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Evening programmes in the Education & Culture Centre


projects of ECC:

Education and Culture Centre

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January 2014

Thursday 9 January, 6 p.m.: The Roots of Female Spirituality. A lecture given by Terezia Dubinová along with the presentation of her new book The Roots of Female Spirituality: The Return and Transformation of Ancient Wisdom (Keltner Publishing, 2013). The author, a cultural anthropologist and Hebraist, draws upon original Hebraic texts from the Bible and their Ugarit and Egyptian contemporaries, upon mythical and mystical rabbi interpretations and upon the original Biblical legacy as a period of spiritual inspiration that today can offer a profound insight into its ”intellectual crisis”. The book will be available for purchase on the evening.


Thursday 7 October 6 p.m.: Lost Yemen. Yemen, the country of the Queen of Sheba, once called Arabia Felix (Happy Arabia) due to its wealth, is now ruined economically, politically and religiously as well. The inhabitants, however, still live their traditional lives. Jan Neubauer will give a lecture accompanied by authentic and now unique photographs.     


Monday 20 January, 6 p.m.: The Train to Weimar. The presentation of a new book by Ladislava Chateau, which clarifies the situation in France during World War II, particularly within the world of literature. It deals in detail with important French authors like Robert Brasillach or Pierre Drieu La Rochelle who took part in the escalation of violence and who without hesitation took part in the congresses of European intellectuals in Weimar which were organized by Goebbels, the Nazi minister of propaganda. The book also provides information on how the notable buildings and sights and everyday life faded into one another: the Louvre, rue de Rivoli, Montmartre or the Champs-Élysées are reflected for this time from different point of view. In the very centre of Paris, on rue de Bassano, a sub-camp of the concentration camp in Drancy was established. Petr Brod will discuss with the author. The book will be available for privileged price.


Thursday 23 January, 6 p.m.: Architecture of the Holocaust Memorials. A lecture by Daniel Ziss dedicated to noted Holocaust memorials in Israel and the Diaspora. Since the end of World War II up until now the architecture of the Holocaust memorials has tried to respond to the intensity and unprecedented reality of the shoah tragedy. The architects of the memorials wrestled with the problem of how to translate the immeasurability and immensity of these events into mass, material and space. The lecture is held on the occasion of the forthcoming International Day of Commemoration in Memory of the Victims of the Holocaust.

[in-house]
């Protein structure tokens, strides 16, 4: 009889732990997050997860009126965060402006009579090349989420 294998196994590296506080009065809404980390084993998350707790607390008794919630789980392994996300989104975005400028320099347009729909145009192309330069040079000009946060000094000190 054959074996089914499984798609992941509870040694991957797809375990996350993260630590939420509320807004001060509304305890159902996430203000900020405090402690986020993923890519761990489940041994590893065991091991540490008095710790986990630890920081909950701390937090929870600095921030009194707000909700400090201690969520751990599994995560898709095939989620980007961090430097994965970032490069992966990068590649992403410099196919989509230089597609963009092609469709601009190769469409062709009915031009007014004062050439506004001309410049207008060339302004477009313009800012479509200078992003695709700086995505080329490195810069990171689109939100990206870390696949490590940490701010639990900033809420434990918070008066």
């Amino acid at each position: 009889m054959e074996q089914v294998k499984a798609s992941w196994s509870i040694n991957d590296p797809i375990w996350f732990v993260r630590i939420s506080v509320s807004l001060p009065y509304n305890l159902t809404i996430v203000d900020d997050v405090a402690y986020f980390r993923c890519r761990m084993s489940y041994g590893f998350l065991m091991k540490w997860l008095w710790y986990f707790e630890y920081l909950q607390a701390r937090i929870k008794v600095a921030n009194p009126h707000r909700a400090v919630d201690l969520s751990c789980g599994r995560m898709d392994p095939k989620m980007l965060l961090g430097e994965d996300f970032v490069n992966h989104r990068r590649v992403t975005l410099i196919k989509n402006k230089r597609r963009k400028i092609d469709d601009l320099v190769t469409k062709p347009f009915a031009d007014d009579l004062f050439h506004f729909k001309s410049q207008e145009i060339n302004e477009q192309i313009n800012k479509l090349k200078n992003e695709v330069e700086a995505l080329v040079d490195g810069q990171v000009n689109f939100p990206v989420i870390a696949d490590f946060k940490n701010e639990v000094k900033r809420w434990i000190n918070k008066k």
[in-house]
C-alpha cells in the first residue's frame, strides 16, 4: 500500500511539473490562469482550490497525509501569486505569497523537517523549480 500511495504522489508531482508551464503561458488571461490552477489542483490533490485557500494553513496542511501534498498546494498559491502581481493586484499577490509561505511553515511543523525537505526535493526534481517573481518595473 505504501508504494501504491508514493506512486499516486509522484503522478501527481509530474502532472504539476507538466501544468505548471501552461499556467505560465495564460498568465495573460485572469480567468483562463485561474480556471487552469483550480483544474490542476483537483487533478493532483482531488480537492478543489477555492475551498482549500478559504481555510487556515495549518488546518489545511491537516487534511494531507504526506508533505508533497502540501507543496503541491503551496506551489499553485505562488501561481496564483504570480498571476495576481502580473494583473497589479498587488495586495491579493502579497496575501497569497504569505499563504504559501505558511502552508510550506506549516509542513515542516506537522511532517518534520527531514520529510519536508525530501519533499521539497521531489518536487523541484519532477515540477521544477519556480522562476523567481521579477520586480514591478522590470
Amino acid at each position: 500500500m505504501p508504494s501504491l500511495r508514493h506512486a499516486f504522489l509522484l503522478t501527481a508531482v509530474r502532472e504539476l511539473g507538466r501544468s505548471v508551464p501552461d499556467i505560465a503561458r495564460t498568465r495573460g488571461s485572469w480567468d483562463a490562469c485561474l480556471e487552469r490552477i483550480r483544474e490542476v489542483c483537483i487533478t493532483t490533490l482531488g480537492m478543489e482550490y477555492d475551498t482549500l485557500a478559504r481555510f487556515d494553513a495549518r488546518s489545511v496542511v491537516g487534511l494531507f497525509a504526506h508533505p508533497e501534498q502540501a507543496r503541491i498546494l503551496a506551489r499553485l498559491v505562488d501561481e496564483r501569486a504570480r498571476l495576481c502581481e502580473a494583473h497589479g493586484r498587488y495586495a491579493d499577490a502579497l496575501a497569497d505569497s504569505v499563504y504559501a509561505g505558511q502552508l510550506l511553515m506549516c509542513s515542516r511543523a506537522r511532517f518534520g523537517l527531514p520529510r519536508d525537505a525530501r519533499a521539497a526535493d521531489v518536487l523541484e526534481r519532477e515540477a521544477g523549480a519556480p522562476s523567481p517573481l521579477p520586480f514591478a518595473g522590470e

Wednesday 29 January, 6 p.m.: The Kalusz I Thought I Knew. In the documentary The Kalusz I Thought I Knew, Canadian-Israeli filmmaker Bernard Dichek searches for his father's house in a town whose Jewish population was decimated during World War II.  He is helped by Tanya, a young local Jewish woman. Tanya grew up in post-war Communist Ukraine and knows very little about the town's Jewish past.  Dichek's search soon becomes Tanya's search. Following the film, Dichek will discuss how people can view the same place in completely different ways, each according to the images they grew up with. The movie will be in English and after the screening a discussion with the film maker will be held in English.


Thursday 30 January, 6 p.m.: Yiddish IN THREE.  Hana Frejková presents her third and newest CD. During the evening you will hear songs in the Yiddish language narrating with irony, wit and also nostalgia about human pleasures and troubles. The old, new and newest songs will be performed by singers Hana Frejková and Marianna Borecká, and Slávek Brabec (accordion) and Milan Potoček (clarinet). This means that in spite of the name of the band it will be IN FOUR!       Admission CZK 60,-

Sunday programme for children and their parents

Sunday 19 November,  2 p.m.: Lion Cub Arje Remembers World War II. Together with an eyewitness we will reflect on the fates of Jewish children during World War II. We will speak about the Terezín ghetto, children´s drawings and the opera of Brundibár. The workshop is for children over 10.

Tour: Pinkas Synagogue

The individual programmes admission is 30 CZK if not mentioned otherwise. The lecture hall is always open to the public 20 minutes before starting a programme. After the beginning of a concert or 15 minutes after the beginning of other programmes entering the Education and Culture Centre is not allowed.

The exhibition at the Department: The Destroyed Jewish Sites of Northern Bohemia.  Until January 30. The exhibition is open from 11 November, Mo – Thu 10 a.m. to 3 p.m., Fri 10 – 12, during the evening programmes and after an agreement.

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